Bayer says Starship hasn’t done a lot of experimentation with pricing yet, but people appear to be finding the current level of $1.99 in the US, or £1 in the UK, a fair exchange for saving half an hour of time in running a dull errand.
The legal side
One of the reasons the US rather than Europe is getting this big influx of delivery bots is down to the law.
The US has been quicker to pass laws to allow robots to drive on pavements. Starship hired the same team that lobbied for Segways to be allowed to drive on sidewalks and so far nine states, including Virginia, Washington DC, Washington state, Florida, Wisconsin, Texas, Idaho, Utah and Arizona, have given this the go-ahead.
Nine US states have given robots the green light to ride on pavements. In Europe the picture is mixed.
They haven’t won lawmakers over everywhere, however. San Francisco banned delivery bots from its pavements in 2017, although it has recently given another startup, Postmates, a permit to test its bots in the city.
In Europe the company hired Lembit Opik, the former British MP, as its director of public affairs, but progress has been slower. Autonomous pavement-riding bots have been given the legal green light in Finland and Estonia (of course), and an in handful of cities in the UK, including Milton Keynes. This is why one of Starship’s biggest European operation is in Milton Keynes.
But elsewhere the situation is murkier. In many countries, such as France and Germany, robots have to be accompanied by a human, which pretty much negates the original point of building an autonomous delivery vehicle.
Elsewhere in the sector, Paris-based TwinswHeel is testing robot deliveries on the streets of Paris with supermarket Franprix. But at the moment these are mainly being used to help elderly people carry their shopping, rather than going out completely on their own. TwinswHeel is lobbying for a change in the law.
Starship is making a case for the electric-powered bots as an eco-friendly option that takes cars off the road, and which can provide vital services for elderly and disabled users.
Bayer even argues that robots could be the saviours of local community businesses trying to battle against online competitors. “Suddenly you can get anything delivered within an hour from, for example, your local hardware store. It lets these companies compete with online businesses without having to build all that infrastructure themselves.”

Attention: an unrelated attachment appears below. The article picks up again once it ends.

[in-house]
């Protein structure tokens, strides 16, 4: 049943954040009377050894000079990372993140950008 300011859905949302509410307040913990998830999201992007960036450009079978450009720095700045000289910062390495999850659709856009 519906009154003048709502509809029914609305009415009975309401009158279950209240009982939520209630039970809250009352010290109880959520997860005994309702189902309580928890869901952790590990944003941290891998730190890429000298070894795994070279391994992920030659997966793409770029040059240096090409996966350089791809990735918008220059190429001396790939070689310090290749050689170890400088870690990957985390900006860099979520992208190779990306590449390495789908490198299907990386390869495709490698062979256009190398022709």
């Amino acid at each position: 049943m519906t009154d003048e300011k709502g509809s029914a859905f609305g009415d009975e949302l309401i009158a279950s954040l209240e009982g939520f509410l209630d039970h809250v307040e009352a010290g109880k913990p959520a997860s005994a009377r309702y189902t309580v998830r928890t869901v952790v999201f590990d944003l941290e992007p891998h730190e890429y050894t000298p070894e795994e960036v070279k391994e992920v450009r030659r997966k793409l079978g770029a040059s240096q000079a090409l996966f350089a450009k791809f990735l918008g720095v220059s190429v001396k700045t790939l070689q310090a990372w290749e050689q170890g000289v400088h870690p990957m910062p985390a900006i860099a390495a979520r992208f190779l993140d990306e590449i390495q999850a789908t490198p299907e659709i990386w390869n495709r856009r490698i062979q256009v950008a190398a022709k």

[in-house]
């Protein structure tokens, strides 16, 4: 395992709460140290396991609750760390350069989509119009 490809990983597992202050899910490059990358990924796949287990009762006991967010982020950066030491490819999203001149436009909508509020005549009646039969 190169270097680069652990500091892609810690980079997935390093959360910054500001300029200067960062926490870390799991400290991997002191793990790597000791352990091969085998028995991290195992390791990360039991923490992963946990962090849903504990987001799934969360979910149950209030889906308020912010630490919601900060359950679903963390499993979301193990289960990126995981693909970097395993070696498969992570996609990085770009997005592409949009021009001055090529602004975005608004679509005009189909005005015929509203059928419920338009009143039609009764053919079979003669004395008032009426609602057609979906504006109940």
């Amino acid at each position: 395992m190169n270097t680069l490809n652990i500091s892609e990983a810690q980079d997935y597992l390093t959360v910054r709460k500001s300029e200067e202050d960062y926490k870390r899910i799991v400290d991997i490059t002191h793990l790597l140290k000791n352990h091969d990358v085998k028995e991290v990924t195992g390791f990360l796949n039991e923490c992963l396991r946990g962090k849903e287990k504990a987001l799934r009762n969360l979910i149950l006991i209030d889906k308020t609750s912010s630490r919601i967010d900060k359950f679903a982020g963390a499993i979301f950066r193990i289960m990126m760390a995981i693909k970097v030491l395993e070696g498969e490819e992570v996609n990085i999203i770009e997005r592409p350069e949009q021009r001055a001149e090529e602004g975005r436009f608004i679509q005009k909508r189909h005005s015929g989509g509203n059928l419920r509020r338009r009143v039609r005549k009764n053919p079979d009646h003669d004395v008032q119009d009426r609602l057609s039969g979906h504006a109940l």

Starship is moving quickly in this area, but it does have a lot of competition.
There is not only Amazon’s Scout, which began field tests earlier this year, but a couple of big US rivals (and a bunch of smaller European ones).
There are also the more traditional competition from the human-powered delivery startups. , Heavily venture-backed companies such as Deliveroo and Takeaway.com are intensifying their competition across Europe for delivering meals and other items. Starship’s bots, which move at a speed of just 4 miles per hour, may not be able to compete against these car and bike couriers for speed. And, unlike humans, they can’t climb stairs (Dr Who fans will know that the same fatal flaw undid the Daleks).
In some cases Starship could work with the delivery companies. It ran a trial with Delivery Hero in Hamburg in 2017, for example, although it opted not to continue the collaboration.
Drone deliveries may be another competitor. Uber and companies such as Ireland’s Manna.aero are planning to launch services to deliver meals soon.
But Bayer says he is not too worried about the drones. “The problem with drones is that it takes a lot of energy to lift things, and it can be dangerous if they drop. Imagine a drone trying to deliver a 6-litre pack of bottled water, for example. Drones are also noisy and won’t always have the landing zones they need.”
“I love drones personally and I think there is a great market for services like Zipline which is delivering blood to parts of Rwanda with poor road infrastructure. But for deliveries in cities they have a lot of challenges.”